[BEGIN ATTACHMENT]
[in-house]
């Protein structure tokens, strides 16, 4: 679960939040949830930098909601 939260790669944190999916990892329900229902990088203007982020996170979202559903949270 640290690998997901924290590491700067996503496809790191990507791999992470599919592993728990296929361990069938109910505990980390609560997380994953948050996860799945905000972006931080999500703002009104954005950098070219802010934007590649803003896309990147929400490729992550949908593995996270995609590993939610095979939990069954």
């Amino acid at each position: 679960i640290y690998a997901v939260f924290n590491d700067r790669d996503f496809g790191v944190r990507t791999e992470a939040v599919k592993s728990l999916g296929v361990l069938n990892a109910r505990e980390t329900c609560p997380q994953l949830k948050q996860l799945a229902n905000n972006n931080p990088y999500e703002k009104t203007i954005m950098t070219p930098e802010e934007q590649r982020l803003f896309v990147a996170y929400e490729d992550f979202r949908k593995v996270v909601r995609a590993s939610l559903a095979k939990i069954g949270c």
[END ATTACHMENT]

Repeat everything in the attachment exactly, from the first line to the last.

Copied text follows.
[in-house]
């Protein structure tokens, strides 16, 4: 679960939040949830930098909601 939260790669944190999916990892329900229902990088203007982020996170979202559903949270 640290690998997901924290590491700067996503496809790191990507791999992470599919592993728990296929361990069938109910505990980390609560997380994953948050996860799945905000972006931080999500703002009104954005950098070219802010934007590649803003896309990147929400490729992550949908593995996270995609590993939610095979939990069954």
């Amino acid at each position: 679960i640290y690998a997901v939260f924290n590491d700067r790669d996503f496809g790191v944190r990507t791999e992470a939040v599919k592993s728990l999916g296929v361990l069938n990892a109910r505990e980390t329900c609560p997380q994953l949830k948050q996860l799945a229902n905000n972006n931080p990088y999500e703002k009104t203007i954005m950098t070219p930098e802010e934007q590649r982020l803003f896309v990147a996170y929400e490729d992550f979202r949908k593995v996270v909601r995609a590993s939610l559903a095979k939990i069954g949270c």